This compact disc features world premiere recordings of three works by JACOB WEINBERG
(1879–1956), who was born in the Ukraine to a cultured, assimilated family and studied first at the Moscow conservatory and then in Vienna with celebrated piano pedagogue Theodore Leschetizky. Superimposed on this traditional classical background were two important factors that would play a vital role in Weinberg’s further development as a composer. The first was his membership in the Moscow section of the Gesellschaft für Jüdische Volksmusik in St. Petersburg (the Society for Jewish Folk Music), a pioneering organization of Jewish composers, performers, folklorists, and other intellectuals in Russia that attempted to establish a new, authentic Jewish national art music in the early decades of the 20th
century. This association clarified for Weinberg the nature of his own Jewish identity and ignited the interest in Judaically based art that would inform most of his work from then on. The second factor was his five-year sojourn in Palestine (1921-26), where he absorbed both oriental Jewish and Arabic musical idioms and, even more significantly, experienced first-hand the strength of the Zionist spirit and the dedication of zealous pioneers to the ideals of a reborn Jewish home. Weinberg immigrated to the United States in 1926 and became a prominent member of the circle of Jewish music exponents in New York, eventually teaching at Hunter College and the New York College of Music and organizing Jewish music festivals in several American cities. In addition to his Judaically oriented works, which include several Sabbath services, two biblical cantatas, various liturgical settings, piano pieces and chamber music, Weinberg was known for his patriotic American compositions.
Weinberg’s Piano Concerto No. 2 in C Major clearly illustrates some of the aesthetic ideals of the Jewish national art music movement in Russia. A virtuoso showpiece modeled on piano concertos by quintessentially Russian composers, with their established developmental techniques, use of pianistic figuration, and sweeping gestures, it is based on easily recognizable Judaic melodic and rhythmic materials. The first movement is built upon two basic but unrelated elements of centuries-old canonized Ashkenazi liturgical melos: a fragmentary motif of biblical cantillation (the oldest stratum of Ashkenazi musical tradition), and one of the most easily recognizable seasonal leitmotifs of the Ashkenazi rite—a recurrent tune from that portion of the Yom Kippur liturgy known as the seder avoda that describes the elaborate atonement ritual conducted by the High Priest in the ancient Temple according to the book of Leviticus. Known as the avoda or v’hakohanim tune, this familiar motif belongs to the category of missinai tunes that together with biblical cantillation, forms the underlying historical bedrock of Ashkenazi musical practice.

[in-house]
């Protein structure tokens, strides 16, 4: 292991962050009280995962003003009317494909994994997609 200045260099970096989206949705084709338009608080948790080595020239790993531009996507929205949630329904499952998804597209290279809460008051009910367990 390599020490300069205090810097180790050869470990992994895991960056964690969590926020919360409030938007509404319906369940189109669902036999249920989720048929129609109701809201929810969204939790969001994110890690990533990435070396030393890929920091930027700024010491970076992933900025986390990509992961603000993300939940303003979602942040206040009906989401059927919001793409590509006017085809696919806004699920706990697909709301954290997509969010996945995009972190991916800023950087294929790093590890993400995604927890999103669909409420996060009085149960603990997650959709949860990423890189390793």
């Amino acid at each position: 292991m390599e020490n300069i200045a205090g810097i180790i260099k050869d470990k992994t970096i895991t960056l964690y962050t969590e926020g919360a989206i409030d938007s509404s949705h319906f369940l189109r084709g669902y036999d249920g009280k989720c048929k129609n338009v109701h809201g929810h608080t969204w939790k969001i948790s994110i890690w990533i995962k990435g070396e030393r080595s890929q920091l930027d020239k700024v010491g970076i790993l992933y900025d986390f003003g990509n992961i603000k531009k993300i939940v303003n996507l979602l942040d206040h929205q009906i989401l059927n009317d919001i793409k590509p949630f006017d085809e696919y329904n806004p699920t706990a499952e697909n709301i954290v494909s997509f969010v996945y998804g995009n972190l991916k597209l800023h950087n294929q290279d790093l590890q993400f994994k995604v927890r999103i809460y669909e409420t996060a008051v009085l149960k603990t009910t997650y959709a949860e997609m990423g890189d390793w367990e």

The concerto’s brief, energetic, scherzo-like second movement is based almost entirely on the tune of Artza alinu, one of the most familiar Zionist-oriented songs associated with the pioneer settlers in Palestine during the decades prior to statehood in 1948. This melody, whose lyrics proclaim “We have come to our beloved land, we have plowed and planted, but we have yet to harvest,” is developed and manipulated throughout the movement, with a particular exploitation of its syncopated rhythm. Echoes of the tune are combined with reworked and augmented fragments of the first movement themes in the concerto’s finale, with its unmistakable echoes of Rachmaninoff. In discussing the entire composition, Milken Archive Artistic Director Neil W. Levin points out: “It is almost as if Weinberg sought in this work to bridge the two-millennium chasm between antiquated and contemporary Jewish experience…” The concerto was featured and probably premiered in a 1947 concert at Carnegie Hall, but soon fell into oblivion, to be rediscovered in manuscript form in a Haifa music library a half-century later and prepared for performance by the Milken Archive.